For years we’d looked forward to the Pacific crossing. Everything we’d read or been told about it was favourable. Sailors we met who’d done it talked about calm seas and gentle trade winds. For us however, the passage was marked with boisterous winds and confused seas. It made for an uncomfortable ride and the only place to sleep was on the saloon floor. Preparing meals became an exercise in endurance and showering was an athletic endeavour. Finally, 20 days after setting sail from San Cristobal in the Galapagos Islands, we arrived at Fatu Hiva in the Marquesas. The rough passage was soon forgotten as we absorbed the beauty of the spectacular anchorage of Hanavave with its mist shrouded jagged peaks and lush vegetation.
Calculations early in the passage had us arriving in Fatu Hiva for Easter but, as luck would have it, after blowing hard and fast for weeks the breeze lightened four days out. Our speed dropped from consistent 7-8knots down to 3-4 and our daily runs plummeted from a high of 193nm to 130. We debated motoring to get there but having sailed the entire way across the Atlantic we weren’t about to let a delay of a day or so spoil our record, so sail we did. It was agonisingly slow and very frustrating. The island of Fatu Hiva appeared on the horizon late on Easter Sunday and we had a lovely moonlit drift up the coast reaching the anchorage at first light on Easter Monday.
We dropped the anchor at 6am after receiving a warm welcome from Peter and Catherine on Southern Cross who we left Cristobal with. Yes…they beat us (damn these fast catamarans) but it was lovely to have a welcoming committee! First up…sleep…then on to the arduous task of removing the gooseneck barnacles and brown beard that Bandit had developed during the crossing. We left Panama with a freshly polished shiny boat and it was depressing to see the mess but everyone had the same problem. No willing Haitian workers here so we attacked it ourselves - it took plenty of elbow grease!
Once Bandit was sparkling we headed ashore to check things out, perhaps grab an espresso and check internet at a waterfront cafe. Hmmm…this island is beautifully and wonderfully remote and even though we were keen to make calls home it was refreshingly delightful to find nothing much ashore. As we had no local currency we had to trade with locals for fresh supplies. They are pretty specific about what they want – rum, wine and perfume and they drive a hard bargain. We traded a length of rope, lipstick and nail polish for a stick of green bananas, one breadfruit and three grapefruit. Later we struck a good deal with another local who spied our waterproof bag. These people aren’t shy and he asked us to give it to him. Wild gesticulations (our French is non existent and their English is equally bad) revealed he needed a bag for his rifle so we shot back to Bandit and within an hour we’d whipped up a custom made waterproof rifle bag with velcro closure on our sewing machine. He was thrilled and we walked away with yet more bananas and a backpack full of citrus.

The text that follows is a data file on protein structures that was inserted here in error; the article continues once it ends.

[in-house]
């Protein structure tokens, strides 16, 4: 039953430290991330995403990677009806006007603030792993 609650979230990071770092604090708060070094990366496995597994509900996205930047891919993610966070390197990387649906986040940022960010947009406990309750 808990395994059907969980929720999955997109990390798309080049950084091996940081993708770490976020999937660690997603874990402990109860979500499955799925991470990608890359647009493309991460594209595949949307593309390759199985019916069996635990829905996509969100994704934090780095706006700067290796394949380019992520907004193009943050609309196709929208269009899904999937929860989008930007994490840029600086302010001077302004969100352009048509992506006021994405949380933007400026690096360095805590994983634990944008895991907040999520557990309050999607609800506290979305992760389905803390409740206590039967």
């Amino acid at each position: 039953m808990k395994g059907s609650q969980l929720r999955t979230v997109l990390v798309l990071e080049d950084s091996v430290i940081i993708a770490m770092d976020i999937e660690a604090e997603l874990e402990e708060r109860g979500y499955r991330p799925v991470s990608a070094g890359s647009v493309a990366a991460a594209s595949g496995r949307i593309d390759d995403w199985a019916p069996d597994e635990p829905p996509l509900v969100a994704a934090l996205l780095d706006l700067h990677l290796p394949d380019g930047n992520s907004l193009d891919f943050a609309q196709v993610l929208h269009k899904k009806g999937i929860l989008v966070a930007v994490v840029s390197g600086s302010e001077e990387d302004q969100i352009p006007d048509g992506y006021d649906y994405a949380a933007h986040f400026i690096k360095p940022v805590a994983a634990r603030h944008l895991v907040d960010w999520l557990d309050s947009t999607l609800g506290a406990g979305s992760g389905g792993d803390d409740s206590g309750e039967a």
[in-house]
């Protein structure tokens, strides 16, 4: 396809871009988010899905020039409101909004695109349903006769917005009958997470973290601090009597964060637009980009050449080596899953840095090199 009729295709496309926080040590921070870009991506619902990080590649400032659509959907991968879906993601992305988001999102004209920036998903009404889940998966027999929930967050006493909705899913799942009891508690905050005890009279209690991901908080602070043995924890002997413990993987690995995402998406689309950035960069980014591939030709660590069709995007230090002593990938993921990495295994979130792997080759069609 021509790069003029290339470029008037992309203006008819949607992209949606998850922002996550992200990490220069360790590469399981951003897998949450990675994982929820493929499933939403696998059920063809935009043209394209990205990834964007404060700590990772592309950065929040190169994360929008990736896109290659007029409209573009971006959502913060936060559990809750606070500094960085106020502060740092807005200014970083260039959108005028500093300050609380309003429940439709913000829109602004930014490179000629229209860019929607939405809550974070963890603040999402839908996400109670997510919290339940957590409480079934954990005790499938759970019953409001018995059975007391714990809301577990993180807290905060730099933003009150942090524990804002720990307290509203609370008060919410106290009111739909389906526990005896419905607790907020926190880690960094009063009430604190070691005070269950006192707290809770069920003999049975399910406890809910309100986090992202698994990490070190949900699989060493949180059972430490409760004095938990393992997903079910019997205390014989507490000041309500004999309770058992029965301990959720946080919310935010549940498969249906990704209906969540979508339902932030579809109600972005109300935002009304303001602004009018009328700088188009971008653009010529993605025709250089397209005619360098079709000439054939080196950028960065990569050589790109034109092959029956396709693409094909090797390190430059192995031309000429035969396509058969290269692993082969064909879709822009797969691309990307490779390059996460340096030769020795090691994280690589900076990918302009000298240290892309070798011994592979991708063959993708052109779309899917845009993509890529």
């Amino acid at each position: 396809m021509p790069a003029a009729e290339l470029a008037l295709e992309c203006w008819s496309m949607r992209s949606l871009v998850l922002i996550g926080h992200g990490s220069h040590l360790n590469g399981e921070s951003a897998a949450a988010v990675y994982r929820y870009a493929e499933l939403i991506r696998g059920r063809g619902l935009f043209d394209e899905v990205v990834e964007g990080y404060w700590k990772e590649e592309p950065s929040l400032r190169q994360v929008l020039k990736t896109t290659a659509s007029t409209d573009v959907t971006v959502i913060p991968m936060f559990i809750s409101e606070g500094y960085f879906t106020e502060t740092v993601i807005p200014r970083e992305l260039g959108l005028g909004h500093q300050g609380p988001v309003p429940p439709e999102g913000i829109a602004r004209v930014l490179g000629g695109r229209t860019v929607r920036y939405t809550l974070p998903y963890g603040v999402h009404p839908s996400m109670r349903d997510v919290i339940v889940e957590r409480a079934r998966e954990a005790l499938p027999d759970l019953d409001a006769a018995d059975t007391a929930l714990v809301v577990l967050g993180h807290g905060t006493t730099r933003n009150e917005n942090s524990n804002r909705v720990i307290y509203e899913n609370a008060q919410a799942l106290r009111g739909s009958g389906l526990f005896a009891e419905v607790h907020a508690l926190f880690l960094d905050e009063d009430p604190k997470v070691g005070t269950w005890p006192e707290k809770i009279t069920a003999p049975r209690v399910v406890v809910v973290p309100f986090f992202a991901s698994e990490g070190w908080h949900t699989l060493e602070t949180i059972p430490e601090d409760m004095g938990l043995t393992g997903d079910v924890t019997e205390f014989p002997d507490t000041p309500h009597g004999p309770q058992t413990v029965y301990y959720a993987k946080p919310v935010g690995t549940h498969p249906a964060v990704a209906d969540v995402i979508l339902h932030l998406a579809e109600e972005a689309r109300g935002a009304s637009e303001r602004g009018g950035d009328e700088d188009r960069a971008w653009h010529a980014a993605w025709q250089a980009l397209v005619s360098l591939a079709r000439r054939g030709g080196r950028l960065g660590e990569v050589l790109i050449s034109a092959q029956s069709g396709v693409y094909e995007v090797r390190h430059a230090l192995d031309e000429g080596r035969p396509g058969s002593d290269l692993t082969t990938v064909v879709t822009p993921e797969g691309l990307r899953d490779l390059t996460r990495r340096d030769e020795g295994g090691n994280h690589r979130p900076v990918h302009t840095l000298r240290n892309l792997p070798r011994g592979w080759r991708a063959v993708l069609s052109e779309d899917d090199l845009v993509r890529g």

It would have been easy to linger but we weren’t officially checked into French Polynesia and while the local mayor looks favourably upon cruisers stopping for a day or so, we didn’t want to push our luck. We’d wandered around the town snorkelled the shoreline and explored the lush valley so were happy to move on. With brisk trade winds running we had a fast sail to beautiful Hane Moa Noe Bay on Tahuata. Unlike Fatu Hiva with its black volcanic rock and sand, Tahuata has gorgeous white coral sand beaches. Highlights were having manta rays feeding around the boat, snorkelling along the rocks with spotted leopard rays and buying fresh baguettes from the nearby village! The bay was a good chance to have a catch up with boats we’d crossed the Atlantic with – Remi De, Outsider, Ooroo, Shakti, Antares and Merritulli. What else to do on a beautiful Marquesan beach than have drinks at sundown?
It would have been easy to linger but we need to clear in with authorities so it’s off to Niku Hiva. We have enjoyed our first taste of land after our longest ever passage and can’t wait to explore more of these gorgeous Marquesan islands. It’s wonderful to be at anchor at night again. While it wasn’t very memorable our Pacific crossing is behind us – well the biggest chunk of it anyway!